In a future article I’m going to take a broad look at the use of processes to organise and even generate musical material, but for now I’m going to conclude with a few questions you might want to think about if you make music:
How do you normally decide what will happen next when you write?
How much thought do you put into organising the ideas in your music?
Do you think that changing this process might be a worthwhile experiment?
After all, it’s easy to get locked into a habitual way of working, and even if this works for you, you never know what might be unlocked by experimenting further with how you assemble a track.
Please bear in mind I’m not advocating the use of strict organisation in your music – just to be aware of how you arrange your ideas, and how much thought you give to that process.
Sometimes I’ll write a description of a track I’ve got an idea for. It may be to clarify my idea, but it can also be interesting to write a “fantasy description” – where you just choose words that sound good, and then try to make the music fit those ideas. This idea came from a novel I read many years ago where a piece of music was described as “a horn melody rising in fourths over clustered string chords” and I thought that sounded so great, that first up I wrote that precise sort of music, and then wrote texts describing fantasy sounds.
If I came up with something particularly evocative I’d have a go at recreating it in actual sound. Things like “a deep rumble rising into mysterious chords, over which a arabic style melody unfolds…” I find converts word-based ideas into something my musical imagination can really go to work on. For me they seem to be two different areas of my brain, and so using the inspiration from one, to inspire the other seems to me to be a smart move!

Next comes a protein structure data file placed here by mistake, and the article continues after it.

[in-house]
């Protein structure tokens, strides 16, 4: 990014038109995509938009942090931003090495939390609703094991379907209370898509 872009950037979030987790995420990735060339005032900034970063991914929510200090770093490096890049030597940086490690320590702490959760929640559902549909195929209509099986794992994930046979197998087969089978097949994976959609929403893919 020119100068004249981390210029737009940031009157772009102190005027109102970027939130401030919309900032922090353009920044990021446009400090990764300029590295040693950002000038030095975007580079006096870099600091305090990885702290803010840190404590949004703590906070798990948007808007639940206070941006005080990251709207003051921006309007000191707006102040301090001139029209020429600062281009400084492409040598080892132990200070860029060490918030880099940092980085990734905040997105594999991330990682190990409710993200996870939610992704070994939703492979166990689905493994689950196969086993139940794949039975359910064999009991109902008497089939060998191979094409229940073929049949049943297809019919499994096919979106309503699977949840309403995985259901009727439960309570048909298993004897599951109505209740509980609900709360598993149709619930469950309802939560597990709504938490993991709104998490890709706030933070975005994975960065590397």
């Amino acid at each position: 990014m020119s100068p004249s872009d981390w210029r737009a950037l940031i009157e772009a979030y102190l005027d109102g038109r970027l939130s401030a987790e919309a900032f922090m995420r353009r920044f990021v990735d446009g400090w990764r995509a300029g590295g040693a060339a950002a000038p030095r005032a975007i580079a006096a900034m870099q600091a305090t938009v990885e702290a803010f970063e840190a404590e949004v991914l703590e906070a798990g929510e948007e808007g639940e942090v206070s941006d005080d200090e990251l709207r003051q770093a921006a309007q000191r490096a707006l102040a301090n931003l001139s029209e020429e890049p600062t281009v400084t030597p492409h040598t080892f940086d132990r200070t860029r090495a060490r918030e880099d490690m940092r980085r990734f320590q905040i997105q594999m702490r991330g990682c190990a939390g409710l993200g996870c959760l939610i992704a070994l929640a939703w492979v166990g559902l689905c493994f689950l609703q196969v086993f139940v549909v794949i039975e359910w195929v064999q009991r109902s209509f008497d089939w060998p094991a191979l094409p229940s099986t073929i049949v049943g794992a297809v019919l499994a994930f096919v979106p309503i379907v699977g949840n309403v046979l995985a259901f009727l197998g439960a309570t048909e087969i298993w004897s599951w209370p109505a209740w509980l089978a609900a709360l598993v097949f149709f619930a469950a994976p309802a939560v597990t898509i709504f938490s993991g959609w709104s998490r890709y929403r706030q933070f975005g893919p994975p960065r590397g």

So, to give a few answers to the hypothetical question at the start: “What comes next?” there are worse ones than “something exciting, or interesting, expected or unexpected – or even just what sounds right.”
It doesn’t hurt to write down the question – it changes it from something undefined in the mind, to a concrete idea that can be pondered. Just being aware of that side of the music making process means that it’s no longer left to chance…unless you want it to be.
David Learnt composition (harmony, counterpoint and orchestration) to degree level through studying Schoenberg’s Fundamentals of Musical Composition. He is a founder member of Avant Pop duo Cnut, and orchestral doombience outfit Regolith.
Make Better Music is updated every Tuesday. For previous articles search for ‘Dave Graham’
David Learnt composition (harmony, counterpoint and orchestration) to degree level through studying Schoenbergs Fundamentals of Musical Composition, the classic text on twentieth century harmony by Vincent Persichetti, Henry Mancini’s Sounds and Scores, Rimsky-Korsakov’s excellent books on orchestration as well as studying any scores that intrigued me. He is a founder member of two bands, avant pop duo Cnut, and orchestral doombience outfit Regolith, and have performed across Europe with them.